Medical training and practice exposes us simultaneously to the beauty and tragedy of life. As a resident, you are thrown into a strange world in which death will often sit as an unwanted companion in the room with you and your patient.
The hospital is a stage and rounding is the show. It’s a daily performance, a dance of sorts, that takes place each morning on the floors. The performers congregate outside a patient room.
A page, an email, a text will request that you report to the program director’s office to have a conversation about a complaint against you. You are terrified, offended, maybe irritated. As you leave rounds to walk to the office, your adrenaline pumps.
Neurology resident physician Nita Chen, MD journals through her first year of residency in her graphic medicine column, Pocket Doodles: My First Year as a Physician.
He pulled his chair up to the desk and flipped open his laptop. The young doctor, with thirteen years of pre-collegiate preparatory schooling, four years of college work, and a final four additional years of relevant medical education underneath his belt, attempted to yawn away exhaustion and scrolled through the patient list for the day.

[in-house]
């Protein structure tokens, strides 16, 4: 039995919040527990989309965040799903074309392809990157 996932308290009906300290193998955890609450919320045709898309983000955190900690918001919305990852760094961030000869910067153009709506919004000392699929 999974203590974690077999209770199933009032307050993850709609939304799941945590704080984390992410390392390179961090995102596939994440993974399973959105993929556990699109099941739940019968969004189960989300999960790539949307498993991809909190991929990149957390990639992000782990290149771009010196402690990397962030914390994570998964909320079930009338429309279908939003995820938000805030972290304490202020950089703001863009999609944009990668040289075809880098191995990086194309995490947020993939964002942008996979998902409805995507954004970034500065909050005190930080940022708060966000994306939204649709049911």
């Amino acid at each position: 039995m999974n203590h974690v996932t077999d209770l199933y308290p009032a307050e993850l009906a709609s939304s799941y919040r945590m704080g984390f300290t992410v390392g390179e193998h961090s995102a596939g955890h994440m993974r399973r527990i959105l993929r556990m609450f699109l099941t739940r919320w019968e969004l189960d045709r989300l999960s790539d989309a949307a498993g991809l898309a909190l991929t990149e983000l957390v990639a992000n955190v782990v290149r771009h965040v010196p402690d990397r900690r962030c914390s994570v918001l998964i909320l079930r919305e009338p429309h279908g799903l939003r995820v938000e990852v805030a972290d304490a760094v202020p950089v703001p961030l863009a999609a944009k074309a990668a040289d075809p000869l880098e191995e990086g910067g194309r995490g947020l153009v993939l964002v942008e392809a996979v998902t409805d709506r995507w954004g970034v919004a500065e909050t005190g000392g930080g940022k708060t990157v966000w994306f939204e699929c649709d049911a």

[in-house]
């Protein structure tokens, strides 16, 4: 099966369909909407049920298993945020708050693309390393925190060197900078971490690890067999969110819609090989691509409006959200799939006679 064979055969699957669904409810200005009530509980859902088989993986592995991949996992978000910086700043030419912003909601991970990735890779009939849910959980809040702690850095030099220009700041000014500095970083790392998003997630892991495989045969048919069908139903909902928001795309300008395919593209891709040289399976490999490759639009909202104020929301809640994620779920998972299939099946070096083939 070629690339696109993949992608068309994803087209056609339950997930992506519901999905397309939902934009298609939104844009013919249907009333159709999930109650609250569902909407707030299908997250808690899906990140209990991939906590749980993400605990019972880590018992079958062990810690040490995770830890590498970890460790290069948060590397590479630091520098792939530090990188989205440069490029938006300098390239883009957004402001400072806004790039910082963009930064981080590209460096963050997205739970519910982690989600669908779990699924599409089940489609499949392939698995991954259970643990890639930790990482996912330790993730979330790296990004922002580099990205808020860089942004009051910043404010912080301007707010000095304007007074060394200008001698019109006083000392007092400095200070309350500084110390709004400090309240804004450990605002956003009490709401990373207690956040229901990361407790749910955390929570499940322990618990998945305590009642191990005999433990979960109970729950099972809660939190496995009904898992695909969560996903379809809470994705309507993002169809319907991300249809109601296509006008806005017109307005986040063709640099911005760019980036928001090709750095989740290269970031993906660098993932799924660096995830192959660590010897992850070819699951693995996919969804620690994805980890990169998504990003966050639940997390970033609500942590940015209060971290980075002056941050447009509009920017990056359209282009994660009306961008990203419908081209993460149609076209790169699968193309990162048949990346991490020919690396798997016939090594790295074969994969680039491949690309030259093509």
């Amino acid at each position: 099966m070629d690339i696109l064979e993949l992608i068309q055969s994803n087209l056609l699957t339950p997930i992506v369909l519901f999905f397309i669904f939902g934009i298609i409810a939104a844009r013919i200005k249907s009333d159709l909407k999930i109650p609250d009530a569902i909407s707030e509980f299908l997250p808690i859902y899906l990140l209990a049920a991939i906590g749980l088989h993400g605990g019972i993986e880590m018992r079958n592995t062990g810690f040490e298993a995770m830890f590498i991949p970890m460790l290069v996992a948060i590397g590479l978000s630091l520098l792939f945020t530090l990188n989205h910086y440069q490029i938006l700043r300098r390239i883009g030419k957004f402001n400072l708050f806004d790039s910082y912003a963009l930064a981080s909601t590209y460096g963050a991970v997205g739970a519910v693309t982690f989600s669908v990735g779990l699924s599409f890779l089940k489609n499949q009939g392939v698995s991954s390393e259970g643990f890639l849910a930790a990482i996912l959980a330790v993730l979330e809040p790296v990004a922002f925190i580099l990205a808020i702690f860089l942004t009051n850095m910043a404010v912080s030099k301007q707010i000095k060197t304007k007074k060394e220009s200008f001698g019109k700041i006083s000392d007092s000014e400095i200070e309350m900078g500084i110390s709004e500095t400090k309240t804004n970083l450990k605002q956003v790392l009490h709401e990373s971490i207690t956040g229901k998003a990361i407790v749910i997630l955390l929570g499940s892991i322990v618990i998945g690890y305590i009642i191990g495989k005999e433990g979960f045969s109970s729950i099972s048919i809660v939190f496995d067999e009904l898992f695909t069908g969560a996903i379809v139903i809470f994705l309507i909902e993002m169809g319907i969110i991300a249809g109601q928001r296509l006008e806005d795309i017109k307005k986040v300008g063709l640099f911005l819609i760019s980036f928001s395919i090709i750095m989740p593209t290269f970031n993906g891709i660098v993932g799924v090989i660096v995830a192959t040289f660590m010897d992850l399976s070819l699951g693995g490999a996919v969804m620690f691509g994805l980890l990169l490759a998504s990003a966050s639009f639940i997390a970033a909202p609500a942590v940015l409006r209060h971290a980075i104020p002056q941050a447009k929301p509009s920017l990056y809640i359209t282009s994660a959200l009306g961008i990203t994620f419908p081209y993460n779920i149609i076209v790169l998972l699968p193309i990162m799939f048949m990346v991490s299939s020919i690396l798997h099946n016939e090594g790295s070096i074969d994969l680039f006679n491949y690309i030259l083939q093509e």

One evening, overwhelmed by burnout, I drafted a letter of resignation to my program director and saved it on my computer. The next morning, I deleted the email without sending it.
I dance with hula hoops as a form of self-expression and catharsis. I have been practicing this art form for over four years now, and it always amazes me how much more there is to learn.
At the beginning of my intern year, I bought a ukulele. I started intern year at a sprint, like anyone does, arms full of hope. This was quickly extinguished, lost in an atmosphere so devoid of hope that it all flew out of my arms to settle into places so far apart, it might as well have been floating in the vacuum of space.
Early in intern year, I reached out to residents in other departments who were part of my patients’ care in the hospital. In an effort to redirect my thought patterns, I asked them how and what drives their interaction styles and their medical decisions.
On Match Day, you are assigned to a new family for the next three to seven years. This will be the city where you might buy your first home, the city where you may meet the people who will speak at your wedding. An algorithm shuffles you into your assigned place in a new family tree.
Just as we have landmarks events that shape us in the adolescence of our personal lives, physicians also have landmark events that shape them in the adolescence of medical training — residency.
A graphic medicine comic on wellness and lessons learned in the first year of family medicine residency.